Gladys can be the boss of her friend, and they can be friends outside of work. I say “outside of work” because it is important that Gladys’s other direct reports not see her showing favoritism in the work environment toward her friend. The key is for Gladys and her friend to learn how to discuss and negotiate their roles and relationship boundaries. Sharon, the CEO of a healthcare services organization, describes a useful tool called role hats: To be friends at work requires total transparency. I explicitly name the role that I’m coming from—boss or friend. And we are always clear about how the hats work—what I can and cannot talk about when I have my boss hat on and how I see my responsibilities. We can also be friends outside of work as long as we stay clear about our hats. The key, then, is to be explicit about your expectations. Gladys can let her friend know that as the boss she is responsible for managing the workload and morale of her department. Accordingly, her friend cannot come in late and leave early. Here are some steps she (and you) can take to clarify role boundaries at work:
  1. Start by sharing your desire to maintain your friendship and have a good work relationship as well.
  2. Name all the functional roles involved in the relationship, such as boss, friend, or colleague.
  3. Discuss each person’s needs in each role, and really listen to each other.
  4. Exchange suggestions for behaviors that could meet each person’s needs in each role.
  5. Establish ground rules for how you will alert each other to your use of a role hat, such as:
    1. Ask me which hat I’m wearing.
    2. Ask me to change hats any time, and I will tell you if I can and why (or why not).
Good relationships, both inside of work and outside, are important for our well-being, satisfaction, and success. Keeping them strong and healthy takes some effort, but it’s worth it!]]>

Are Women Better Decision Makers?

recent article in the New York Times by Therese Huston says yes!—women are better decision makers in stressful situations. Huston cites research by several neuroscientists that shows that in low-stress situations, women and men make decisions about risk in similar ways. When stress is introduced, however, women bring some unique strengths to the table that result in better decisions. Here are some examples of the positive impact women have had:

  • Credit Suisse examined 2,400 global corporations from 2005 to 2011, which includes the years just before and after the financial crisis, and found that companies with at least one woman on their board outperformed comparable companies with all-male boards by 26 percent.
  • Several studies show that investments run by female hedge-fund managers outperformed those run by male managers.

Read moreAre Women Better Decision Makers?

Why Confidence Matters for Women and How to Get More of It

  • Doubted yourself and felt you didn’t deserve a promotion or success?
  • Felt you were a fraud or an imposter?
  • Blamed yourself when a project or exam did not go well?
  • Realized you had asked for less than you could have gotten in a negotiation?
  • Obsessed about being perfect as you researched, prepared, or copyedited your presentation?
  • Hesitated about putting yourself forward for a promotion or other opportunity?
  • If any of these thoughts, feelings, or actions are familiar, you are in good company. Scholars Katty Kay and Claire Shipman, in their Atlantic Monthly article, “The Confidence Gap,” summarize a large collection of research that shows the negative impact of women’s lack of confidence:
    • Men overestimate and women underestimate their readiness for promotions, their abilities, and their actual performance. Women apply for promotions only when they meet 100 percent of the qualifications. Men apply when they meet only 50 percent.
    • Men initiate salary negotiations four times more often than women do, and women ask for 30 percent less money when they do negotiate.
    • Women assume blame when things go wrong, and men blame external circumstances.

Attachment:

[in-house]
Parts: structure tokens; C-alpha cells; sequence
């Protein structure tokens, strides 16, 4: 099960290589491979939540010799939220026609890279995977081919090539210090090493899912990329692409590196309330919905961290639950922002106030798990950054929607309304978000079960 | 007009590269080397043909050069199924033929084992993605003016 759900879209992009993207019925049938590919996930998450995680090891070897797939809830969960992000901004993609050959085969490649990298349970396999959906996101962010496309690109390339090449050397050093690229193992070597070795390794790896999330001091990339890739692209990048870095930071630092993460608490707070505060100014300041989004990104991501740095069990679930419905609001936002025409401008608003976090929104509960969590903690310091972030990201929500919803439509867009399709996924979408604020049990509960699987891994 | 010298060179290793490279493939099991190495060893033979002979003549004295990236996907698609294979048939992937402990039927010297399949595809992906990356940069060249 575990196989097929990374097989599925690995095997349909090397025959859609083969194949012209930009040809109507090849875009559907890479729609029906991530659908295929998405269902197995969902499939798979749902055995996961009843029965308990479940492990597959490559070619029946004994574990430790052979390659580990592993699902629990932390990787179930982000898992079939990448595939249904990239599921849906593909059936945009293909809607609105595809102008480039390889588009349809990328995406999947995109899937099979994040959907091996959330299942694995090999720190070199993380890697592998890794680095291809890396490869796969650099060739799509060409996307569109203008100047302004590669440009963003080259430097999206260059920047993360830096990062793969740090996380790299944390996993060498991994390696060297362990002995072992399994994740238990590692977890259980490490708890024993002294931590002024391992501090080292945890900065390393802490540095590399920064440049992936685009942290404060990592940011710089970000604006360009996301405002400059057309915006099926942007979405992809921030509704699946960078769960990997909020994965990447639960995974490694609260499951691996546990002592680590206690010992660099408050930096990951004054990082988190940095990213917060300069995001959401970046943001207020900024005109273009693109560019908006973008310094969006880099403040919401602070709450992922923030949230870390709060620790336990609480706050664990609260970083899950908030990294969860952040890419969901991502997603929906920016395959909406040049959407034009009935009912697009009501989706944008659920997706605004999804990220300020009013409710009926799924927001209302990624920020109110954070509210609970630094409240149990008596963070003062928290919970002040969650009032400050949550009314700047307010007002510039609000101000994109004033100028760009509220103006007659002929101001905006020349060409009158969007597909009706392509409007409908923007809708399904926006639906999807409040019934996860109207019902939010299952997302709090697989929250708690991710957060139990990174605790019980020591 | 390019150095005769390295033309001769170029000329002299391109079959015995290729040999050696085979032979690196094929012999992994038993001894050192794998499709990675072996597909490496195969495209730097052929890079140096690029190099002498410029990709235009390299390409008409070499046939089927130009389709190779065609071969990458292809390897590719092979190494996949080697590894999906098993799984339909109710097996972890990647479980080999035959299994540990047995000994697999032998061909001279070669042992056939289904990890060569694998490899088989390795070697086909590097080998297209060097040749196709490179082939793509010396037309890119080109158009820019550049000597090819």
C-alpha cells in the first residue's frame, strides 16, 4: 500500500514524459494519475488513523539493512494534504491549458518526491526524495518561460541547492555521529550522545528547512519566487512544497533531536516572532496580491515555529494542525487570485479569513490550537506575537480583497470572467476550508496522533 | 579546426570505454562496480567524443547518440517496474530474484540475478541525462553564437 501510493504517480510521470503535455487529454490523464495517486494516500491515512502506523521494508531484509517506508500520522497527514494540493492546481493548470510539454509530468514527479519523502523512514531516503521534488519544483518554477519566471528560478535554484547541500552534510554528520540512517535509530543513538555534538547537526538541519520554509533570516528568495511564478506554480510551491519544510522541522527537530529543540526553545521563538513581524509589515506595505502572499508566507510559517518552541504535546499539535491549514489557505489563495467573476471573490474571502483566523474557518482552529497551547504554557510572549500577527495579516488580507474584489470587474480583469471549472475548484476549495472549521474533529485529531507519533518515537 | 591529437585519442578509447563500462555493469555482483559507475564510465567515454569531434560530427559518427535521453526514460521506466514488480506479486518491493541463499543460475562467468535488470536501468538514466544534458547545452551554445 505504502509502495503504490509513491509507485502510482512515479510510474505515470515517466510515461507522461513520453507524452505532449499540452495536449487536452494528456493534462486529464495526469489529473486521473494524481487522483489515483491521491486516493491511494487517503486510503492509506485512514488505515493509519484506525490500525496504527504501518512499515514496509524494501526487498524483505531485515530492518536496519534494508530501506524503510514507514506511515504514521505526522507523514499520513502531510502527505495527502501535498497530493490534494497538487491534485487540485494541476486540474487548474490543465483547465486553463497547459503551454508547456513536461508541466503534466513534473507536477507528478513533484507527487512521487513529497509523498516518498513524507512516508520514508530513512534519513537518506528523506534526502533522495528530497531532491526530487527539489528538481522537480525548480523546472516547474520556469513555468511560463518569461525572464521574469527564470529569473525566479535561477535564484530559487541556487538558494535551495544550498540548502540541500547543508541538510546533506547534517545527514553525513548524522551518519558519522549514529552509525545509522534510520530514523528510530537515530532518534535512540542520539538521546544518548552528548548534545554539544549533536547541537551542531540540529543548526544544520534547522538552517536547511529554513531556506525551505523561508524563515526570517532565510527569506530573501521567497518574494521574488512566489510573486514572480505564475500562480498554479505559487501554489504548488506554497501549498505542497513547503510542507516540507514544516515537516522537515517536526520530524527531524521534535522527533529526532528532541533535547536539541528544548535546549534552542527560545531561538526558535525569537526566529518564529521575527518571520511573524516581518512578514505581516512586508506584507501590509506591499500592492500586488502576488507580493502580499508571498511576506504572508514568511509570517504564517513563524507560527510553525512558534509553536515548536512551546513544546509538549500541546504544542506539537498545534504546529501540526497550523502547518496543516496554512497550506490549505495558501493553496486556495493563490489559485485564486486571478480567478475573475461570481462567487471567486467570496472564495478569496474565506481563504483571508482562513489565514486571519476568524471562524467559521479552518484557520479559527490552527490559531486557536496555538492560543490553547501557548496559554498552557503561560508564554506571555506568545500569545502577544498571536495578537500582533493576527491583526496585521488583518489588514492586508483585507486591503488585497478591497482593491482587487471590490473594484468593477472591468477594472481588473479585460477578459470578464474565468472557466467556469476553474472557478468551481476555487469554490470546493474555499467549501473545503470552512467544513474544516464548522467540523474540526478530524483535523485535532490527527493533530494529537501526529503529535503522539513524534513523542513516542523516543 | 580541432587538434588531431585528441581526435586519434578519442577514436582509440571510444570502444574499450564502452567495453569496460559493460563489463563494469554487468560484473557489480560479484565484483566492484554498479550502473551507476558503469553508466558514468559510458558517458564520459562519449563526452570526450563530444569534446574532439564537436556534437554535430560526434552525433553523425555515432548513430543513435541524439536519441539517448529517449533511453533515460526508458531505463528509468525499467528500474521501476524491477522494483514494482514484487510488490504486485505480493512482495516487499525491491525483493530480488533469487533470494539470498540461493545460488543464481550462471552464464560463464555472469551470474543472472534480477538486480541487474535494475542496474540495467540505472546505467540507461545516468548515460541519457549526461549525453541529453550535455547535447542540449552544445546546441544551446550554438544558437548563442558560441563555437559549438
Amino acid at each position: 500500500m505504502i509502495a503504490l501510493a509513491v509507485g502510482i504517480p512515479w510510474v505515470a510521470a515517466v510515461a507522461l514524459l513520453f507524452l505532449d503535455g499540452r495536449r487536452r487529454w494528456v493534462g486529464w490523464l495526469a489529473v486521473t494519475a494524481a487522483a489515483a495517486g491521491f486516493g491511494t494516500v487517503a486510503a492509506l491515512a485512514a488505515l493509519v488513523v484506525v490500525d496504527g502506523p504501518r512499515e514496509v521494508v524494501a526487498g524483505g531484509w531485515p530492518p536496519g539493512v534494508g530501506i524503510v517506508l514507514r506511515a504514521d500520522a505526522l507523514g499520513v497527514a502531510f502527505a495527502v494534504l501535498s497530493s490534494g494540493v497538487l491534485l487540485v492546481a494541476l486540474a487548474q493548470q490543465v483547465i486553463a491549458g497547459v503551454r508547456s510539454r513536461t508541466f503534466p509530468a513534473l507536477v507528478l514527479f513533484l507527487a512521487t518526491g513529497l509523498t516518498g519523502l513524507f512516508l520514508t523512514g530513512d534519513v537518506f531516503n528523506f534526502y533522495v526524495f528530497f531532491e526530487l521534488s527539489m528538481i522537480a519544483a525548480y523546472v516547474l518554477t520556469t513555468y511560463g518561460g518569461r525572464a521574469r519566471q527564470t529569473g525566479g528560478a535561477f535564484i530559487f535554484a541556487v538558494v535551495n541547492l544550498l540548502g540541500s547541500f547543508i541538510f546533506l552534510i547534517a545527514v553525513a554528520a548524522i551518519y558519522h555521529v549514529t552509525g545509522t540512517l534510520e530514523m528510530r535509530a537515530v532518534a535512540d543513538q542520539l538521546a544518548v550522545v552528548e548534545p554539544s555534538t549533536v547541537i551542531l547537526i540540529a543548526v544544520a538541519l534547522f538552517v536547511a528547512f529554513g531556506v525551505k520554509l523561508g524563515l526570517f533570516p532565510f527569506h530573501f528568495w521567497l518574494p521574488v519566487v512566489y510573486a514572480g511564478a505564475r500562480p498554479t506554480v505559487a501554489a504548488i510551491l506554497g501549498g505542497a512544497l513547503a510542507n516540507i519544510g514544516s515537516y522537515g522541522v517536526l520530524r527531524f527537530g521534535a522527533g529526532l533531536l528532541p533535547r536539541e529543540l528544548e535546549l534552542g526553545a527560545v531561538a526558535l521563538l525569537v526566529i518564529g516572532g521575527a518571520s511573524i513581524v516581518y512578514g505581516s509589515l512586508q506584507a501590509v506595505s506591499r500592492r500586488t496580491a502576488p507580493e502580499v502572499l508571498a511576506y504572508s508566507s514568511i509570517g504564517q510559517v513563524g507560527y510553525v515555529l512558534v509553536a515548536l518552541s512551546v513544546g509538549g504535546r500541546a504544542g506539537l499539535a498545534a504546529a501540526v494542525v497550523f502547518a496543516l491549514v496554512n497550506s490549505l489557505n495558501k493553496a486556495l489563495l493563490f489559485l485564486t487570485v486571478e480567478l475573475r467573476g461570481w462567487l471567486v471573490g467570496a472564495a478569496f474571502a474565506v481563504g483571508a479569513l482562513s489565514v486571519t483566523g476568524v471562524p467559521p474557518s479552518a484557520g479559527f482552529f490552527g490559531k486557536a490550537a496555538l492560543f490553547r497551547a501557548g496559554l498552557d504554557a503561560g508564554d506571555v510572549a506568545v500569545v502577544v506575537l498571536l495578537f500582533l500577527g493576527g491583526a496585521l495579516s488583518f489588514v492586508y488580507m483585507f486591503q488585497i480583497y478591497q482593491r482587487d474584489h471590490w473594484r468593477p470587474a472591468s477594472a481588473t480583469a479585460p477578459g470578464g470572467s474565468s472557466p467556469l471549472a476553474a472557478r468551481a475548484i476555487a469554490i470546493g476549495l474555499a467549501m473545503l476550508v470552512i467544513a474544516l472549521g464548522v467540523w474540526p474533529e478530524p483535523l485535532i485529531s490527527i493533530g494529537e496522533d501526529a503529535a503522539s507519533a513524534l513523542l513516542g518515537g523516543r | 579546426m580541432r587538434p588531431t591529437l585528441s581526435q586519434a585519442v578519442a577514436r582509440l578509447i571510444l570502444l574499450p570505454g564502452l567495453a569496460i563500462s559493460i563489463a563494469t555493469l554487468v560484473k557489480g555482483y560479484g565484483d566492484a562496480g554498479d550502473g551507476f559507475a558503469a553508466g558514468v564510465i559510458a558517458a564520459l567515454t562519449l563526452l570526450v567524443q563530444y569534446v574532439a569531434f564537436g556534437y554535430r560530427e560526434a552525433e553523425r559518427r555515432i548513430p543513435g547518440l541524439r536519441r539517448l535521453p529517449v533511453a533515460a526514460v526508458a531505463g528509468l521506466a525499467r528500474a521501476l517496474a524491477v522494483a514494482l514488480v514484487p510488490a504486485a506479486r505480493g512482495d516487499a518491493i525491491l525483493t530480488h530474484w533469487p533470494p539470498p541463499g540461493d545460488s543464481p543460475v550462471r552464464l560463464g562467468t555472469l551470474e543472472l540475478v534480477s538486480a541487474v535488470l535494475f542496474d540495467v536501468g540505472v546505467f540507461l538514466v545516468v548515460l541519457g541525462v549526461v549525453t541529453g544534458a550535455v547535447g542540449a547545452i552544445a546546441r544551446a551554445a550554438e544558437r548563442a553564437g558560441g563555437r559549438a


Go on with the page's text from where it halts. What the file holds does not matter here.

• Women feel the pressure of perfectionism—which actually limits productivity—much more than men.

     What You Can Do to Overcome the Confidence Gap

    Though the confidence gap may seem daunting, you can overcome it. The following actions can help you increase your confidence in the workplace—and beyond:

    Develop a Support System

    Create and nurture a support system of people, women and men, who understand the gender dynamics related to confidence. Your support system should include people from your personal, professional, and organizational contexts who will challenge and encourage you to put yourself forward for opportunities that you may not feel you are qualified for, negotiate for higher salaries and fees, and stretch yourself to do “good enough” work rather than trying to be perfect. As an executive coach, I often push my female clients to ask for double the amount they were going to ask for—or for a significantly higher title than the one offered—and they often get it. And as we know, women have to “smile” while negotiating to avoid being seen as too assertive and, therefore, unlikeable.

    2. Be an Ally to Others and an Effective Boss

    Other women need you to challenge and encourage them to ask for more and to do “good enough” work. Male colleagues can also be important allies, and both male and female bosses need to help their female employees overcome the confidence gap. Many male bosses hesitate to tell female employees that they seem to lack confidence for fear of being seen as sexist. In fact, they may see a female employee as not being ready for a promotion if she doesn’t speak out in meetings when she may feel she is too junior to participate. Understanding gender dynamics can help bosses see that they need to use different approaches to support male and female staff. One of my coaching clients, a male CEO who has an all-female management team, does a great job of seeing the pattern and naming it. He pushes his female managers to apply for promotions they don’t think they are ready for and to face challenges that they hesitate to take on. They have responded to his encouragement and gone on to great success.

    3. Build Skills

    The good news is that showing confidence involves skills that can be learned. Classes in negotiation, presentation, meeting management, and feedback skills can help you feel and be perceived as more confident. A women’s leadership development program can teach you more about how to be successful in the business environment while leveraging your unique strengths as a woman. Scholar Richard Petty says, “Confidence is the stuff that turns thoughts into action.” Don’t hesitate. Even in the face of self-doubt, which will always be lurking just under the surface for many of us, push yourself! Each success will build your confidence.]]>